Sunday, September 7, 2008
ARTICLE: Separation Perfected
Chapter 1 of The Society of the Spectacle by Guy Debord of the Situationist International
Debord's critique is clearly founded in a Marxist discussion of alienation. From this perspective he describes, using a term borrowed from Schopenhauer, a Weltanschauung or put simply, a world-view which has been manifested in what he calls the spectacle. The spectacle, it seems is a shadowy image of the alienating processes of industrialized capitalist culture. Debord believes that the spectacle is the “false objectification” of the producers, I think, because the spectacle does not (as its producers falsely believe) reflect the objective individuality of their work, will and experience but rather is an image of the goals and processes of industrial capitalism.
The spectacle represents the unified voice of power consolidated in the State. This consolidation of power is not new; it is what Debord calls the “oldest specialization” (23). The spectacle demands passive acceptance obtained, says Debord, through the unidirectional mode of communicating the image (corporate or state-run television, print, radio, etc.)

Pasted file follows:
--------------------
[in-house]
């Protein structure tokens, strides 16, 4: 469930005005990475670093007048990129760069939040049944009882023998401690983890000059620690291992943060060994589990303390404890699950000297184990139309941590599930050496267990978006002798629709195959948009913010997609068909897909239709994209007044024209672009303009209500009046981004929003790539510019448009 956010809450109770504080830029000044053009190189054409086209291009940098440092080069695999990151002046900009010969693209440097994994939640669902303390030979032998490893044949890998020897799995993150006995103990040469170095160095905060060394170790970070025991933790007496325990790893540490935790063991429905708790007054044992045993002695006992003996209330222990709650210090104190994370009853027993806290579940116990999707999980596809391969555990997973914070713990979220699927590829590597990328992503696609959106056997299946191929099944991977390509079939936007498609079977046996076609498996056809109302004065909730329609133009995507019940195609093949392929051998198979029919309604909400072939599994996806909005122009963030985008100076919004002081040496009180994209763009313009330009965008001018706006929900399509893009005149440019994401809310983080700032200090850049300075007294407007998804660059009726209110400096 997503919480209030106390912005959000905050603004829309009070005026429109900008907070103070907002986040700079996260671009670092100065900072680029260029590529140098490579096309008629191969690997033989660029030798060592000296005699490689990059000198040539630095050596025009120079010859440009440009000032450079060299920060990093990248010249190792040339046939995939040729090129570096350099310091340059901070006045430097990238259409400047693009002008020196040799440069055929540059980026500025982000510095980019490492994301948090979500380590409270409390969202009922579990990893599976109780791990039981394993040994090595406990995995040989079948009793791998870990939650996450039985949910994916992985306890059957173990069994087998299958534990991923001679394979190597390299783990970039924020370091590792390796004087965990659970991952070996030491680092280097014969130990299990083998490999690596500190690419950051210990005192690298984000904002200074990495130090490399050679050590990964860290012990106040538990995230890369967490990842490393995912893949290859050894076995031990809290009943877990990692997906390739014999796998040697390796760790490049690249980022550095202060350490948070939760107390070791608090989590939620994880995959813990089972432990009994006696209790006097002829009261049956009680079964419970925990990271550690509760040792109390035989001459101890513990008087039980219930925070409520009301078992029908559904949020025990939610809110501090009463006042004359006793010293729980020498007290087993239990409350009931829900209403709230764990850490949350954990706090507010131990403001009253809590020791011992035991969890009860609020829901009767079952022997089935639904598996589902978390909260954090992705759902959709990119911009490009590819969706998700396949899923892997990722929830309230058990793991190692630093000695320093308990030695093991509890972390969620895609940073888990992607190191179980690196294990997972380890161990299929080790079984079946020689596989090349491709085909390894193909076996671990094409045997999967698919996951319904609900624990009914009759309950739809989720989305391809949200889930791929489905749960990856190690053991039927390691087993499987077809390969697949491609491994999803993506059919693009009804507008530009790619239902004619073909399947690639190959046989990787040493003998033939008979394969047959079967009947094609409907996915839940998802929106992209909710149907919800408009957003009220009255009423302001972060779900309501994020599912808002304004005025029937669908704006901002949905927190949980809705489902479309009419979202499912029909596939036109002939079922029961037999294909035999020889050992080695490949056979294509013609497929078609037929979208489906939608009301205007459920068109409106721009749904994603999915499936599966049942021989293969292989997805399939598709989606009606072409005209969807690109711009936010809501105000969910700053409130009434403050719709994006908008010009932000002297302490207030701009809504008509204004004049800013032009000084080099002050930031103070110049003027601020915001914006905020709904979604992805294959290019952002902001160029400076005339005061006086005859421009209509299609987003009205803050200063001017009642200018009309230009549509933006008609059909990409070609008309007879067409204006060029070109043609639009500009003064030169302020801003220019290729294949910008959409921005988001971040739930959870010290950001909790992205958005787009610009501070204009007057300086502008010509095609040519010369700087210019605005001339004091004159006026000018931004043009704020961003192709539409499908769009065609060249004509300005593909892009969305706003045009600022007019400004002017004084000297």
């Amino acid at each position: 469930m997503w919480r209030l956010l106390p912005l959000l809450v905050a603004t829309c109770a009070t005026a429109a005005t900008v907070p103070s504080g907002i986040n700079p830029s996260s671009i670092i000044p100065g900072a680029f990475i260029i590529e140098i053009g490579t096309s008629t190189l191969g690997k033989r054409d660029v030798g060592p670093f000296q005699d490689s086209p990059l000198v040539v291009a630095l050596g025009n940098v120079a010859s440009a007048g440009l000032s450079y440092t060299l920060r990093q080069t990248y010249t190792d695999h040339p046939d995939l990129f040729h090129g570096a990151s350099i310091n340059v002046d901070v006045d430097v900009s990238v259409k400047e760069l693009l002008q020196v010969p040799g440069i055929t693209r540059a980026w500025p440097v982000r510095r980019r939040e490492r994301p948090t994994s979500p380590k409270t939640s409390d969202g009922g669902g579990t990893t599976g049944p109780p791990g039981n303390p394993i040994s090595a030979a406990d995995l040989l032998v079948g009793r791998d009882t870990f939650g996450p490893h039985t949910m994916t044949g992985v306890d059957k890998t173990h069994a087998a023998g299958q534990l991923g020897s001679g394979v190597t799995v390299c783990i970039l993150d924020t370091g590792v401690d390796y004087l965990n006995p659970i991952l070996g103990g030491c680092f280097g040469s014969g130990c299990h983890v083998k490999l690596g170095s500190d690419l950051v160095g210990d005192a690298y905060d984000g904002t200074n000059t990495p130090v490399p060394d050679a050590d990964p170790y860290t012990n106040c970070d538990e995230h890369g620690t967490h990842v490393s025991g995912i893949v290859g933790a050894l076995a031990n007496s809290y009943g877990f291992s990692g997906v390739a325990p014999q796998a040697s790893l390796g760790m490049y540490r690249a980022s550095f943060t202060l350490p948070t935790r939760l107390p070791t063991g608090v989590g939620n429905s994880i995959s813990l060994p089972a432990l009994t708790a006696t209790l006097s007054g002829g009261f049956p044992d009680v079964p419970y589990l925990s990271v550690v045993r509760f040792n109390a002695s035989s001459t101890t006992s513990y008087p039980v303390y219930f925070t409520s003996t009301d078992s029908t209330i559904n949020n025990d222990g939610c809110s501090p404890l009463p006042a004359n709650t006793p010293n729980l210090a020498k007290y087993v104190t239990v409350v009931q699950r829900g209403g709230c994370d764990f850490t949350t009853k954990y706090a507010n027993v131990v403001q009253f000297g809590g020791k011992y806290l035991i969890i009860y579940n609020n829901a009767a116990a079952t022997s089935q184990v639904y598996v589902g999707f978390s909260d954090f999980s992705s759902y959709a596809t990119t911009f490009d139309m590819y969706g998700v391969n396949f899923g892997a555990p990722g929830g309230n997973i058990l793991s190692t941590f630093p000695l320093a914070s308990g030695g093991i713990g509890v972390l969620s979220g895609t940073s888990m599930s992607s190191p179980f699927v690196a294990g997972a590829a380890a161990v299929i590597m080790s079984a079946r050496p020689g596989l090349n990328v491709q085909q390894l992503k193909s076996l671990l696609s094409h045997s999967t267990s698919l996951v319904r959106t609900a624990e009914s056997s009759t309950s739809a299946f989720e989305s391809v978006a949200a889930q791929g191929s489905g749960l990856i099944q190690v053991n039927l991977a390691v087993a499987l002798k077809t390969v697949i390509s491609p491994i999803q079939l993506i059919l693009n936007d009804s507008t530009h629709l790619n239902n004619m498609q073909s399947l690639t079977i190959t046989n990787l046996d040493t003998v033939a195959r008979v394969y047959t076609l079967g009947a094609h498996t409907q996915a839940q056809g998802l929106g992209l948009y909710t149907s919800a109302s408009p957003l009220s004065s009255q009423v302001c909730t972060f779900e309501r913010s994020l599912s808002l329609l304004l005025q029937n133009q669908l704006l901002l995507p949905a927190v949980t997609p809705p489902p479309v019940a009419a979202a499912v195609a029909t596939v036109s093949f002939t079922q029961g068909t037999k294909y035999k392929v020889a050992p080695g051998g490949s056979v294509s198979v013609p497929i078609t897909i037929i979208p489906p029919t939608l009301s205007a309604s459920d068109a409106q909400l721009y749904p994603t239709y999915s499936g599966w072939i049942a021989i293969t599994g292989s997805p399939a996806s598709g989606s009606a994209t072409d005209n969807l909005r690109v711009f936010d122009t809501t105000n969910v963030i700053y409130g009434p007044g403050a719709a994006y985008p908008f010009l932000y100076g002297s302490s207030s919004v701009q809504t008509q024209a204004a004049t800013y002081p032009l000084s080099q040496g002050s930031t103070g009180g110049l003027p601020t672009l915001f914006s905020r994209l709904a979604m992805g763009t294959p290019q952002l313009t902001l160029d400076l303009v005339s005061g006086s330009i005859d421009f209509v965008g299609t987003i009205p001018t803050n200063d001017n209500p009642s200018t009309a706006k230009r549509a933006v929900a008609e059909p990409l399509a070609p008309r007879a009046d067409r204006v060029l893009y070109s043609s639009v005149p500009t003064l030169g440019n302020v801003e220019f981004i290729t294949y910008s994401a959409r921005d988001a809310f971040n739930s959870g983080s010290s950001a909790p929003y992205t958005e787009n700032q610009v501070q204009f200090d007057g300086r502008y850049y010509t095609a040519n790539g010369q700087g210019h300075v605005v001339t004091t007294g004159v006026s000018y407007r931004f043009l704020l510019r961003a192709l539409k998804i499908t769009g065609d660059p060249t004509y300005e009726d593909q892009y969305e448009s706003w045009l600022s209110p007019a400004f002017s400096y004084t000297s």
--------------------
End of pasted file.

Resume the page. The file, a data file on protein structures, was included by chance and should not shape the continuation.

As a consequence of separation and spectacular culture Debord outlines the “degradation of being into having” (or, the rise of consumerism) followed by “a generalized sliding of having into appearing” which demonstrates the increasing poverty of consumerist life and culture. I feel that models of ownership within the music industry can be taken as an exemplar: ownership of music by the consumer has eroded from the possession of a physical recording (albeit a mass-produced duplicate of a master which is but a representation of a live performance) to the possession of a digital copy of this physical object. It has further degenerated, through legal clauses and online services (take iTunes' End User License Agreement for example) to the simple appearance of having music through the licensing of limited access to the recording.
Our media culture has been changed by the rise of self-publishing via the internet and other means following the rise of cheap communication technologies. This has served as a sort of democratizing force in our media culture but, in many ways, this democratization has only served to benefit the wealthy or those who are already 'free'. However, in our user-generated media culture the principal of “that which appears is good, that which is good appears” still seems to hold sway. The lens of media can serve as a means of further separation.
This doesn't mean that all media production speaks as a conduit of the voice of the State but Debord believes that spectacular media extends far beyond “mass media”. Although he is critical he doesn't eliminate the possibility of subversive media or revolutionary thought and action.